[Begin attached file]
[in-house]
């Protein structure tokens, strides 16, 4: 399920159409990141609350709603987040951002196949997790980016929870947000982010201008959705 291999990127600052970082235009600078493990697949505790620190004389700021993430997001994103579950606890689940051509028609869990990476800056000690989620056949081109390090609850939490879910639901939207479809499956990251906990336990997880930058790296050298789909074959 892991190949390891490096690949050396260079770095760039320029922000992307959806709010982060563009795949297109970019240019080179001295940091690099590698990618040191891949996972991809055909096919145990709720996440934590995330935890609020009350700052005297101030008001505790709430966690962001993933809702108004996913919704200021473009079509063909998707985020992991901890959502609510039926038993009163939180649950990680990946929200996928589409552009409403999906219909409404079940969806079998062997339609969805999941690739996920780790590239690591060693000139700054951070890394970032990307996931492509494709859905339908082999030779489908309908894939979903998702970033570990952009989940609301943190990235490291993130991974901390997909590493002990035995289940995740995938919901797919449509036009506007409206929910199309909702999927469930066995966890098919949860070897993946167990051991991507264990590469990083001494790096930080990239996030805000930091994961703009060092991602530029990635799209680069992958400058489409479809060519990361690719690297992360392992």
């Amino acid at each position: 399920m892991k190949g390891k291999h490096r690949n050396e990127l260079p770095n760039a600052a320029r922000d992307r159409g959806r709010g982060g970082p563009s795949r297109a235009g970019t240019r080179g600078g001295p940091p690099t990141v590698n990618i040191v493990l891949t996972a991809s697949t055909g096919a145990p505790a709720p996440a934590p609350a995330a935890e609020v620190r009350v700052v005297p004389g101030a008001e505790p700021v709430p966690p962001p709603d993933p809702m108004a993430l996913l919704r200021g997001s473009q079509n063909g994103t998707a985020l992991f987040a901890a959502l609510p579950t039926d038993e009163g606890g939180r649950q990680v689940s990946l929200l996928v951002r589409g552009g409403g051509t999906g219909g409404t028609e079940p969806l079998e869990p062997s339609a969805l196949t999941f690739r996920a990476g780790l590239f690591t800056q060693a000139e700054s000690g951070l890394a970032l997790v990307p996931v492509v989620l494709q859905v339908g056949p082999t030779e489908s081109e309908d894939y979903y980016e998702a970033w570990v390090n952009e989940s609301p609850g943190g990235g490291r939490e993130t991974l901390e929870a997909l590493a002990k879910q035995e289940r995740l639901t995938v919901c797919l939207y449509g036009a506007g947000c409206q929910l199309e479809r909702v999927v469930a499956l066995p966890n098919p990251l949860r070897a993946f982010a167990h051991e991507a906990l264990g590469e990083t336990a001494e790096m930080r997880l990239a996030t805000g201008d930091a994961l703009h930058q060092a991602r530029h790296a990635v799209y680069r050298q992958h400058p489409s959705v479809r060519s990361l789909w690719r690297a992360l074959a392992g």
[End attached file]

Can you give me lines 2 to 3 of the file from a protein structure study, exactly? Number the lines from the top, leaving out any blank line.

């Protein structure tokens, strides 16, 4: 399920159409990141609350709603987040951002196949997790980016929870947000982010201008959705 291999990127600052970082235009600078493990697949505790620190004389700021993430997001994103579950606890689940051509028609869990990476800056000690989620056949081109390090609850939490879910639901939207479809499956990251906990336990997880930058790296050298789909074959 892991190949390891490096690949050396260079770095760039320029922000992307959806709010982060563009795949297109970019240019080179001295940091690099590698990618040191891949996972991809055909096919145990709720996440934590995330935890609020009350700052005297101030008001505790709430966690962001993933809702108004996913919704200021473009079509063909998707985020992991901890959502609510039926038993009163939180649950990680990946929200996928589409552009409403999906219909409404079940969806079998062997339609969805999941690739996920780790590239690591060693000139700054951070890394970032990307996931492509494709859905339908082999030779489908309908894939979903998702970033570990952009989940609301943190990235490291993130991974901390997909590493002990035995289940995740995938919901797919449509036009506007409206929910199309909702999927469930066995966890098919949860070897993946167990051991991507264990590469990083001494790096930080990239996030805000930091994961703009060092991602530029990635799209680069992958400058489409479809060519990361690719690297992360392992």
């Amino acid at each position: 399920m892991k190949g390891k291999h490096r690949n050396e990127l260079p770095n760039a600052a320029r922000d992307r159409g959806r709010g982060g970082p563009s795949r297109a235009g970019t240019r080179g600078g001295p940091p690099t990141v590698n990618i040191v493990l891949t996972a991809s697949t055909g096919a145990p505790a709720p996440a934590p609350a995330a935890e609020v620190r009350v700052v005297p004389g101030a008001e505790p700021v709430p966690p962001p709603d993933p809702m108004a993430l996913l919704r200021g997001s473009q079509n063909g994103t998707a985020l992991f987040a901890a959502l609510p579950t039926d038993e009163g606890g939180r649950q990680v689940s990946l929200l996928v951002r589409g552009g409403g051509t999906g219909g409404t028609e079940p969806l079998e869990p062997s339609a969805l196949t999941f690739r996920a990476g780790l590239f690591t800056q060693a000139e700054s000690g951070l890394a970032l997790v990307p996931v492509v989620l494709q859905v339908g056949p082999t030779e489908s081109e309908d894939y979903y980016e998702a970033w570990v390090n952009e989940s609301p609850g943190g990235g490291r939490e993130t991974l901390e929870a997909l590493a002990k879910q035995e289940r995740l639901t995938v919901c797919l939207y449509g036009a506007g947000c409206q929910l199309e479809r909702v999927v469930a499956l066995p966890n098919p990251l949860r070897a993946f982010a167990h051991e991507a906990l264990g590469e990083t336990a001494e790096m930080r997880l990239a996030t805000g201008d930091a994961l703009h930058q060092a991602r530029h790296a990635v799209y680069r050298q992958h400058p489409s959705v479809r060519s990361l789909w690719r690297a992360l074959a392992g």